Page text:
Friday, January 28, 2011

Camping and that pesky squirrel

All of this winter weather --snow, sleet, below zero temperatures--has made me long for summer. This week, I was thinking of all the wonderful times I have had in past summers, and I remembered a summer camping trip we took when my three daughters were all in elementary school. The youngest was kindergarten age.

We, my family and my wife’s sisters family, were camping along the southern shore of Lake Ontario and had one of those prime campsites with an amazing view of the lake. At night the sound of waves lapping the shoreline at the base of the twenty foot drop off lulled us to sleep. The days were filled with activity under the warm sun.

Much of that daily activity centered around preparing meals, enjoying them together, and watching out for the children running around. Everything was wonderful, except for that one pesky squirrel. He made himself known during lunch one afternoon. Boldly, he approached the picnic bench where we were eating and begged for food. My daughters were intimidated by this small grey hairball, and let me know it. “Daddy, he is going to eat my sandwich.” Daddy, he wants my juice box.” Daddy, can’t you do something?”

Not wanting to be a neglectful father, I faced my own fear of squirrels, swallowed hard, stood up, and commanded the squirrel to leave, “BEGONE!” I intoned loudly, commandingly, and dramatically, my finger pointing to the vast wilderness around us (ok, so the vast wilderness was really a bunch of other campsites, separated by a few yards of trees and brush). At which the fur ball simply sat up on hind legs, cleaned its whiskers, and glared at me. Undaunted, I raised the volume of my command a few more decibels and yelled firmly, “Go away you darn varmint!” At this I am sure he rolled on the ground in squeaks of laughter, although my wife insists he just cleaned his whiskers again.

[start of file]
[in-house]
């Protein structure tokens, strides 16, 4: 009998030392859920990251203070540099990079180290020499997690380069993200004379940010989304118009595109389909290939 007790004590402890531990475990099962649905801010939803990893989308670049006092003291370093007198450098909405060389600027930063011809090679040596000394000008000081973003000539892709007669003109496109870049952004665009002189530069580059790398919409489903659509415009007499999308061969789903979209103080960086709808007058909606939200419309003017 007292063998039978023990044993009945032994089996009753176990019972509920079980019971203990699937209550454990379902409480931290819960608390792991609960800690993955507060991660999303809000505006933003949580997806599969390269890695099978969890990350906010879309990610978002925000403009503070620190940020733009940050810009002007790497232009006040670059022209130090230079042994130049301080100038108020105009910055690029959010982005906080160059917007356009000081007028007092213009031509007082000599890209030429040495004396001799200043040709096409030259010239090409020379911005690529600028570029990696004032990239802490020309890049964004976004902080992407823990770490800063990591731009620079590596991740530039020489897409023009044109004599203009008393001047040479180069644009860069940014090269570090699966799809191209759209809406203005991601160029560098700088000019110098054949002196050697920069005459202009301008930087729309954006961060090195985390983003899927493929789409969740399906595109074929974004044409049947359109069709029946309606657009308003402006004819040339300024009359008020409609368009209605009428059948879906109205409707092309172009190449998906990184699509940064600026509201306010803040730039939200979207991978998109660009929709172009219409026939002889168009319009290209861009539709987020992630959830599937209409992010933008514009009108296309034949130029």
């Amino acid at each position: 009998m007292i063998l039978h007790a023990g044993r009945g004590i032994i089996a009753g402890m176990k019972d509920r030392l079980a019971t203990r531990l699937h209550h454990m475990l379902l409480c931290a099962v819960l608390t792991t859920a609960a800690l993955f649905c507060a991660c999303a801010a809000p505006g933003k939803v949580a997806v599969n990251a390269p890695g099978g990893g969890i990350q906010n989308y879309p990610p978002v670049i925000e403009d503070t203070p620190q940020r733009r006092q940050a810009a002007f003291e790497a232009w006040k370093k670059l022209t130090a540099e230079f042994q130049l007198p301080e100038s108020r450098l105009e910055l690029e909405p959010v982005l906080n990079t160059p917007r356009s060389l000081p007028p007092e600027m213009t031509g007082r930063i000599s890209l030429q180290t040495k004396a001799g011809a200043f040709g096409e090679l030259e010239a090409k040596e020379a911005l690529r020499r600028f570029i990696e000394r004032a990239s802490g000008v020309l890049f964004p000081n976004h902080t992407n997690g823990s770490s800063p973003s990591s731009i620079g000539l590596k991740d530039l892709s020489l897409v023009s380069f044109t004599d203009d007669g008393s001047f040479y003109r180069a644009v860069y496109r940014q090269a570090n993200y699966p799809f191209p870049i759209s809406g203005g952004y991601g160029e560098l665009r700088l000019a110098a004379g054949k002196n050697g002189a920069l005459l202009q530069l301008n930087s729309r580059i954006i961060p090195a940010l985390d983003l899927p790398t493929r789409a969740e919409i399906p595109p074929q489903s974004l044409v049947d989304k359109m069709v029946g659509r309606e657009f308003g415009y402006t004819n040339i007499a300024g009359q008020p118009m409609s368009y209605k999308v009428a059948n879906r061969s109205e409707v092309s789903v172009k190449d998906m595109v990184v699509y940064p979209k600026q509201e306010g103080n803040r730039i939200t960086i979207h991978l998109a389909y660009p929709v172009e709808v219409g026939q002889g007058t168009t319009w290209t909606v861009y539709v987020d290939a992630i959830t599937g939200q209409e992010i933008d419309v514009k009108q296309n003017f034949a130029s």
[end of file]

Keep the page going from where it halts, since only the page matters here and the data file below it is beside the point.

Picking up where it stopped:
Now I was angry, so I growled deeply, and yelled “SCAT!” as I stepped forward and slammed my size 11 tennis shoe on the ground in the general direction of the offensive, nut-hoarding, sandwich-envying, drink-box coveting pest. I don’t really wear ‘tennis’ shoes, but I am not sure if Reebok would let me use their name here, especially if it raises the ire of the squirrel lovers. As the cloud of dust settled, the squirrel scurried back into the brush and I was able to sit down to eat. After a few moments, my littlest daughter bravely announced, “Daaaadeeeee, heee is baaack.” This is how the entire meal went; I scared fur ball away and one daughter or another announced fur ball’s return.

Between lunch and dinner, we kept hearing the deep boom of a cannon firing. After much discussion amongst the adults on the trip, we came to the conclusion that the farmers must have some motion controlled electronic cannon in the vineyards to scare away the seagulls.  In between booms, we planned what to do about our uninvited pest for the next meal.

By dinner we had a plan of attack, we politely watched our neighbors progress in meal preparation. When they sat down to eat, we waited a few moments and then we sat down to eat. Success! Fur ball elected to eat with the neighbors that evening.

The last morning of camping, we were awakened at 4 a.m. by distant rumblings. Standing at the edge of the escarpment, I looked across the lake and watched as distant flashes of lightning lit up the angry looking cumulonimbus clouds slowly lumbering our way. I checked with the National Weather Service and heard what I already knew, thunderstorms would overspread the forecast area from west to east in the early morning hours. After intense discussions at the escarpment, punctuated by shining flashlights across the open water (as if the little lights could somehow illuminate the miles of water), we adults decided to pack up before the storm hit.

At 5 a.m. we roused the children and explained the situation. They, being curious and independent girls had to examine the sky over the lake for themselves. Solemnly they informed us that despite our being parents, and  as everyone knows, parents are usually wrong, we were actually correct. As we packed up, the storm over the lake drove seagulls inland, the seagulls tripped the electronic cannon, which boomed incessantly.

The eldest daughter, being much more geographically aware than her sisters announced, “That farmer must think the Canadians are invading.”

To which the youngest replied, “He probably thinks he can scare the storm away.”

The middlest offered her insight, “Wrong!, He is trying to scare that pesky squirrel away!”

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